Rue Montorgueil in Paris is a foodie’s paradise, a gluttonous smorgasbord of the best food-shopping that Paris has to offer, and all in the one street.
There are boulangeries, patisseries, fromageries, poissonnières, chacuteries, boucheries, chocolatiers, and gourmet food shops of all varieties, not to mention a range of famous restaurants. Old-school artisans provide a snapshot of the pre-supermarket glory days.
Located in the 1ème and 2ème, Rue Montorgueil runs north to south from Les Grands Boulevards to Les Halles.
It is a bustling pedestrian-way, one of the better street markets in Paris where residents and tourists alike compete for a place in the queues that form outside many of its famous shops.
Rue Montorgueil has a long association with the food trade. The surrounding area of Les Halles was chosen in 1848 as the site for the central wholesale-market of Paris.
While the wholesale arm of Les Halles has long since moved on, Rue Montorgueil has maintained its reputation as a thriving retail market for excellent food.
Formerly called Rue Comtesse d’Artois, the street changed names following the French Revolution. The name Montorgueil derives from the words Mont Orgueil (Mount Pride), after the hilly area on which the street was developed.
Over the years, the street has provided a source of material for many writers and artists. Claude Monet portrayed this street in La Rue Montorgueil à Paris, which is now part of the Musée d’Orsay collection.
Emile Zola’s book, Le Ventre de Paris (‘The Belly of Paris’), is set in and around Les Halles. Honoré de Balzac and Alexandre Dumas were frequent visitors to Au Rocher de Canale, and their obsession with food is clearly marked in their writings.
Grimod de la Reynière, precursor to the modern food critic, wrote ecstatically in 1805 of the oyster vendors of Rue Montorgueil that piled shells as high as the roofs of the houses.
Many of the present-day shops trace their origins back to the early years of the 19th century. The shiny snail perched on top of the entrance to L’Escargot Montorgueil is an iconic image that dates back to 1832.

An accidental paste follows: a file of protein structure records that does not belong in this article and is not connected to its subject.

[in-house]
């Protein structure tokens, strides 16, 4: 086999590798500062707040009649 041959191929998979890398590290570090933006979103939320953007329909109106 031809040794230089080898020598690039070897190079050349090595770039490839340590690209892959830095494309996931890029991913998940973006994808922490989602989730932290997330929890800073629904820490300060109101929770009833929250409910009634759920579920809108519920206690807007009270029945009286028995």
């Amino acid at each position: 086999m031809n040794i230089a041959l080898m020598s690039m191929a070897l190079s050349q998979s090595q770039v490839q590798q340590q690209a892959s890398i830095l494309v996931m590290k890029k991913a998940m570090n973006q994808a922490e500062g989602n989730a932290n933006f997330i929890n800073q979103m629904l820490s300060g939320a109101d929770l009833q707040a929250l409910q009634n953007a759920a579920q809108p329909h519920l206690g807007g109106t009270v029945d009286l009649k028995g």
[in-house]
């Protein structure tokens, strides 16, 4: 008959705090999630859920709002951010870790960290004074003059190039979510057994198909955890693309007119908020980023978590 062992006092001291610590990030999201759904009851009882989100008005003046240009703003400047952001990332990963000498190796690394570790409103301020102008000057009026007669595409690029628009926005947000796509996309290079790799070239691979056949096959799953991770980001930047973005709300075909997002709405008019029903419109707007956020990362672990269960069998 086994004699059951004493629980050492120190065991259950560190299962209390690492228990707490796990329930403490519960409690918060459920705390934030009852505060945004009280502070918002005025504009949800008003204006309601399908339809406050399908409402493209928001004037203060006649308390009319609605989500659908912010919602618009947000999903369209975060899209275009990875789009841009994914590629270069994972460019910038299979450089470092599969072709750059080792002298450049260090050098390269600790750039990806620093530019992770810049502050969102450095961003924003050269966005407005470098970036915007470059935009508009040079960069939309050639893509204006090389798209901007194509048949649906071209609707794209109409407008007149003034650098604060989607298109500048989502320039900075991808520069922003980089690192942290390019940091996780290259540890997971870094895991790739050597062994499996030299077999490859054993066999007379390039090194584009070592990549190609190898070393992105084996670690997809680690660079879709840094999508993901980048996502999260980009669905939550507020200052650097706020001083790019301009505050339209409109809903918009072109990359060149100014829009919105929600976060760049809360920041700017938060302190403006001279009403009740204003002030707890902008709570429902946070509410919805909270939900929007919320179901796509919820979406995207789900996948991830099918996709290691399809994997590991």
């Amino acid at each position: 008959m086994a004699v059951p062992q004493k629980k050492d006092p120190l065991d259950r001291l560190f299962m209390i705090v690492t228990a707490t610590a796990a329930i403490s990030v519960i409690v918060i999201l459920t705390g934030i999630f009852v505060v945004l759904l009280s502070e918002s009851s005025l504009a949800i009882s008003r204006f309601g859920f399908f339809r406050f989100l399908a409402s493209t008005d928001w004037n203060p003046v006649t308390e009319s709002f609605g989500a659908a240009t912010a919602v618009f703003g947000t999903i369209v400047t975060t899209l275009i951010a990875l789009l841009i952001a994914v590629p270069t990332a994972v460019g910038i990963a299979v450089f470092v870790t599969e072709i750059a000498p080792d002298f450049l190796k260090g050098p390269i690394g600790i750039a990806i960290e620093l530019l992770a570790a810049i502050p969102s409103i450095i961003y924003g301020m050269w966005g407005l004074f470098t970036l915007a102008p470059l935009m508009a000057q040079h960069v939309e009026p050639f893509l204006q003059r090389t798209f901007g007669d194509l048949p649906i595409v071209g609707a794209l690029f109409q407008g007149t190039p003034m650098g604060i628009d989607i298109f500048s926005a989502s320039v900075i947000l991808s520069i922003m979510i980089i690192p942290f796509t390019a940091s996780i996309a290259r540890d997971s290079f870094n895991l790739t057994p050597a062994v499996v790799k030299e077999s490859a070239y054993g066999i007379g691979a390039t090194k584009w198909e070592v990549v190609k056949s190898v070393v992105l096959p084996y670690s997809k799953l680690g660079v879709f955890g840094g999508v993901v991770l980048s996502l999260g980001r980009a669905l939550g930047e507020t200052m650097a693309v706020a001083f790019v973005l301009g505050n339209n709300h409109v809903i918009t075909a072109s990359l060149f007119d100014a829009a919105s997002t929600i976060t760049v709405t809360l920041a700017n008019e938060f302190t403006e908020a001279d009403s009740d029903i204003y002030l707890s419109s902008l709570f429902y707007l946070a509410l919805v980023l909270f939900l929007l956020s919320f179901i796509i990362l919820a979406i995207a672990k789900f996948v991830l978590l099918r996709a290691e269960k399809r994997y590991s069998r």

Au Rocher de Cancale (Cancale is a coastal town in Brittany, famous for its oyster beds) has been serving oysters to generations of Parisians since 1804. This building was classified as a historical monument in 1997.
Pâtisserie Stohrer has been on this street since 1730. Their patisseries stand out as among the best in the classic tradition, including baba au rum and réligieuse à l’ancienne, a mountainous series of cream puffs fashioned to look like a nun.
Boulangerie Paul, Eric Kayser, Maison Collet, Le Palais du Fruit, Poissonnerie Soguisa are just a few of the more recent offerings.
The reason people don’t use the footpaths on Rue Montorgueil is that there is no room. The various eateries have quarantined the real estate outside their premises for tables and chairs. Thankfully, motor vehicles are banned.
But view Montorgueil at 6 am, and the area is like a ghost town, except for street sweepers and a few joggers.
By 7 am, the place is starting to come alive with most of the restaurants beginning to serve breakfast.
It is hard work taking in all that is on offer in Rue Montorgueil. But, if you get tired of carrying all that cheese, bread and cake around, you can always stop at one of the numerous side-walk cafes, have a coffee and sample some of your delicious goodies while doing a spot of people-watching.
Metro: Les Halles, Étienne Marcel and Sentier